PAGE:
I was taught from an early age that colors were used as identifiers. Whether that be for when to press the brake at a traffic light or what emotion to feel, colors were everywhere and they defined different things. I especially noticed and realized the symbolic nature of color as I studied film throughout college. We had whole lectures on the importance of color. What it represented. What each hue meant. It was something I’d always been aware of in the back of my head, but had never paid particular interest in until that moment.
Ever since, color is something I look for specifically in a visual medium. Color can be used to define a time period like that seen in the newest adaptation of Little Women or even all the way back to D.W. Griffith’s 1916 film Intolerance, where they used different monochromatic tintings to separate timelines. Colors can also be held back so that when they are used, their impact is stronger than ever. This is seen in such classics as Schindler’s List and American Beauty with the color red. Certain palettes can also be associated with filmmakers. Imagine a Wes Anderson film without pastel hues? It would never be the same.
But what about in video games? The interactive medium is the perfect place for an artist to play with color. As you move through the game, colors enhance what developers are conveying. You have time to stop, smell the vibrant roses, and see how color is affecting your experience.
This is especially present in story driven games. Color can not only differentiate settings, highlight game mechanics, and display character motivations but it can also, just like in the world of film, enhance emotion.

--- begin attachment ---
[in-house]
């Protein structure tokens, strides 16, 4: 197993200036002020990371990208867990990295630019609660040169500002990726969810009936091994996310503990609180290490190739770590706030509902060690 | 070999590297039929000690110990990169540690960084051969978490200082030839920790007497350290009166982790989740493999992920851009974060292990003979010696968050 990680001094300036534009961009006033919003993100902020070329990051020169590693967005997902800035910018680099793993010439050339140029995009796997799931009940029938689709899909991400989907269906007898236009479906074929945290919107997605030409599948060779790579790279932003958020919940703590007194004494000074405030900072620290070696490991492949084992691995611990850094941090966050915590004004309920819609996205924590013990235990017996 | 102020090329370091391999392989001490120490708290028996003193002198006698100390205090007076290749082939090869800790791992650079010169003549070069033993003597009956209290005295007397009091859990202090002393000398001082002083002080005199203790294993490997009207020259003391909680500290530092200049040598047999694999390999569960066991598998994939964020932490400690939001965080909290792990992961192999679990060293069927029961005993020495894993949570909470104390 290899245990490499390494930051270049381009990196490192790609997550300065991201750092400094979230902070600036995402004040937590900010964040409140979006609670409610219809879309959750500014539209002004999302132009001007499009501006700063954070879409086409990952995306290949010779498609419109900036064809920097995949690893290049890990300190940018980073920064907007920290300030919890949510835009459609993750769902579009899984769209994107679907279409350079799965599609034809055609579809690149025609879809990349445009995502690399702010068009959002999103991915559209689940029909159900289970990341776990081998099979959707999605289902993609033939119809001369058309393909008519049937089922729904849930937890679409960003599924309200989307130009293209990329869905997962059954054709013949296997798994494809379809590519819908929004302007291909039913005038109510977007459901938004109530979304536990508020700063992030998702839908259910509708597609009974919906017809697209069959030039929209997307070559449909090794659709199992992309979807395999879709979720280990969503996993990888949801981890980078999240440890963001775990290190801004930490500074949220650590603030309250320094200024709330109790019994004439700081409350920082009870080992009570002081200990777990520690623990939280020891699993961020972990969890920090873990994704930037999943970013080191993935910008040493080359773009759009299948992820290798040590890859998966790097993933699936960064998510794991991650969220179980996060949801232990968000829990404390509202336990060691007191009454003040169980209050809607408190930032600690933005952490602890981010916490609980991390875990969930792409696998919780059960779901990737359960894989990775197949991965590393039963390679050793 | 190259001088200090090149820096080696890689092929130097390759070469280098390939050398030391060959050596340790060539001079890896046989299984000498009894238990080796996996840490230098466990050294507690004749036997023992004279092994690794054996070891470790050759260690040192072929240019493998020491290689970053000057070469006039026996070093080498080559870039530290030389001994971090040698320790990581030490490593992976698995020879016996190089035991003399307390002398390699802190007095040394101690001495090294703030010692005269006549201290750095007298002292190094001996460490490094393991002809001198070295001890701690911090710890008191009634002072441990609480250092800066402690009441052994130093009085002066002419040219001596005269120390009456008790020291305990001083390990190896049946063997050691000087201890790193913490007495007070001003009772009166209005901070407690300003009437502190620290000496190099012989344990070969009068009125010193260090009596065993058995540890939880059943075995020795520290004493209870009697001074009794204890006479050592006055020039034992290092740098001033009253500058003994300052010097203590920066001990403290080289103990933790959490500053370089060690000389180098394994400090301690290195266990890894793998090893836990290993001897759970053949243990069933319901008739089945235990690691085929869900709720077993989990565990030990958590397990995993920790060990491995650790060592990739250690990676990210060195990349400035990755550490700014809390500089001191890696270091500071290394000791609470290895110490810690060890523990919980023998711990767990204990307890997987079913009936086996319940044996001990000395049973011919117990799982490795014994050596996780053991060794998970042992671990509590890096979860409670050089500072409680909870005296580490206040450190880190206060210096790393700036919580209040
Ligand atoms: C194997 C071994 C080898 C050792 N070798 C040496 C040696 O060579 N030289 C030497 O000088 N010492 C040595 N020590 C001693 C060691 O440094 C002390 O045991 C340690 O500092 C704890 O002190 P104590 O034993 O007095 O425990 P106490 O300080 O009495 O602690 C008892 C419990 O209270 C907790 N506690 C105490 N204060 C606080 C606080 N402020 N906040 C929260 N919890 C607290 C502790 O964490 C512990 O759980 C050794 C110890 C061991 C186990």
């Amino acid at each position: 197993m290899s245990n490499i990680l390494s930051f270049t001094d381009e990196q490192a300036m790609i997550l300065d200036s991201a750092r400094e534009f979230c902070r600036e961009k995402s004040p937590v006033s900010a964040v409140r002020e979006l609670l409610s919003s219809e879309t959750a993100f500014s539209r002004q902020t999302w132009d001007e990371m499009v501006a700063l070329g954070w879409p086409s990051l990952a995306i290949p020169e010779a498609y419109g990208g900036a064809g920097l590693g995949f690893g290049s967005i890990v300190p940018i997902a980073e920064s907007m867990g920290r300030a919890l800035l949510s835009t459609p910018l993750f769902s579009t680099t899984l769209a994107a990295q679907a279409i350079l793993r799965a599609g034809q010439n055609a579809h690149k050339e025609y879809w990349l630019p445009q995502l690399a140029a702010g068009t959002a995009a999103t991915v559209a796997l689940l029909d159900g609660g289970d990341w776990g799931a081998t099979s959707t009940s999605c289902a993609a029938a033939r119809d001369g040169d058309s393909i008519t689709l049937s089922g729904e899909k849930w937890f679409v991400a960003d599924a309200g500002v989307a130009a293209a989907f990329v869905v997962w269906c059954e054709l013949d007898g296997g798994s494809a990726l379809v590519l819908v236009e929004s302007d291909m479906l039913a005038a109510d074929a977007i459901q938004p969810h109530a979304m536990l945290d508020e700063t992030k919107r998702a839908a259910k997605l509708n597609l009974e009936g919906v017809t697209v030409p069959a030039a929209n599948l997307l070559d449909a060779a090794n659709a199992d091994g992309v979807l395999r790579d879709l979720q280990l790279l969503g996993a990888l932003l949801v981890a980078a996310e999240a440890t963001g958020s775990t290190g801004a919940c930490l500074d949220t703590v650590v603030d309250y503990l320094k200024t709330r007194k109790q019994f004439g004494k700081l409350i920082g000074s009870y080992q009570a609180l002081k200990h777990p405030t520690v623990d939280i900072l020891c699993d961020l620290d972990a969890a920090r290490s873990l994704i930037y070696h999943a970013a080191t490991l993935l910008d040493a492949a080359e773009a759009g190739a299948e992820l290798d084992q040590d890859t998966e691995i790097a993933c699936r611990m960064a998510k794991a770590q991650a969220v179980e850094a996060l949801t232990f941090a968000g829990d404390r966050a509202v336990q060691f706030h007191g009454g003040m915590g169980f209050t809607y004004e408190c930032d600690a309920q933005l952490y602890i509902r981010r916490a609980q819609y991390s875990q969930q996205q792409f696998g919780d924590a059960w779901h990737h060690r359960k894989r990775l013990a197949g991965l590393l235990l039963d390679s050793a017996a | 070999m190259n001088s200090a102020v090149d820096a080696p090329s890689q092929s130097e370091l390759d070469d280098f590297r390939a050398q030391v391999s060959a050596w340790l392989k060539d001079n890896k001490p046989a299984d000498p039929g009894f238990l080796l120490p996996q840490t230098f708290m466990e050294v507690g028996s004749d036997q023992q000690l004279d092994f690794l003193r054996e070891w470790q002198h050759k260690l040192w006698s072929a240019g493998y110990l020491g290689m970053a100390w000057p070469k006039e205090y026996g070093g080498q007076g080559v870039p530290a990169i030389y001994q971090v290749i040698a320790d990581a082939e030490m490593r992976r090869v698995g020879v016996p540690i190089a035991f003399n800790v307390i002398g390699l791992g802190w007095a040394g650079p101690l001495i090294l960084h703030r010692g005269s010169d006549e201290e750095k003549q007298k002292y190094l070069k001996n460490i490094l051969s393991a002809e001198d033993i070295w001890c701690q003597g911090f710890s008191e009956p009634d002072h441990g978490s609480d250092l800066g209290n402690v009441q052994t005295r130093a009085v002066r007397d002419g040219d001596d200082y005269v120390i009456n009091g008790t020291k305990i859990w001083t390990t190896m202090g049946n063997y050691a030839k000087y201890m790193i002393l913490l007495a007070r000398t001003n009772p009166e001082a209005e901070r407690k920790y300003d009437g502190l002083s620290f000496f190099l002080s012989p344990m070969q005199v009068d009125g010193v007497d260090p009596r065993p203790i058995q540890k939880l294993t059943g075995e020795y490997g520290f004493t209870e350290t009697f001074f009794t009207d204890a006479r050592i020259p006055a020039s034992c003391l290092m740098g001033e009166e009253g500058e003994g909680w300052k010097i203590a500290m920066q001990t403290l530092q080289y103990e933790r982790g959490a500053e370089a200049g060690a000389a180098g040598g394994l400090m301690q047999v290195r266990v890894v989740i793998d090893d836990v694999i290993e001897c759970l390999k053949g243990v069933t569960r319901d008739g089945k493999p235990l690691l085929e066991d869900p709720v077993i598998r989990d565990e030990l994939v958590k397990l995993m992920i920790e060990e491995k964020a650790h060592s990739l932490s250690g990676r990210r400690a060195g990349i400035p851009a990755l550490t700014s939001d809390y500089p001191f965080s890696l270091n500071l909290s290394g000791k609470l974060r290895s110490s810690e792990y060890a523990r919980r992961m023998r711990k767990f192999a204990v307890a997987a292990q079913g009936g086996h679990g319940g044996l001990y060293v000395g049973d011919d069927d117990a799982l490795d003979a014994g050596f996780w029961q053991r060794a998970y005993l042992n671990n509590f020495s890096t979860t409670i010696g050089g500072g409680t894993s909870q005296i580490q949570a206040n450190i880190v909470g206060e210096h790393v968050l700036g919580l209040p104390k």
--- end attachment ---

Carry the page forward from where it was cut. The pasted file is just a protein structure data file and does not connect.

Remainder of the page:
What Happens When Color Is Taken Away?
But in order to talk about the use of color, I want to first touch on lack of color in games. Ghost of Tsushima touches on both these aspects and is one of the most beautiful games of recent years because of that. Its environments highlight Japanese culture and landscaping, and give the player a beautiful world to explore. And with the addition of its black and white mode (which fans have dubbed the Kurosawa mode), Ghost of Tsushima honors classic samurai films, many of which were directed by Akira Kurosawa. The lack of color draws the player in, asking them to focus on things once ignored, and gives the artists more opportunity to play with things like shadows and chiaroscuro lighting, the difference between light and dark.
Then there are situations when games highlight one color specifically. It could be to make the game stand out amongst others or highlight a particular theme or feel. This is seen heavily in Persona 5 with the color red. Everything from the gameplay, character, and even menu designs are full of the intense hue and the art style stays focused on and revolves around it. The fifth installment in the Persona series focuses on changing the hearts of those with distorted desires and the color red, acting as a symbol for freedom, runs through the narrative and works perfectly with the story told. It could also represent violence and blood, which the color red so often does. This idea shows that the journey for our Phantom Thieves will not be an easy one and that sacrifices will have to be made.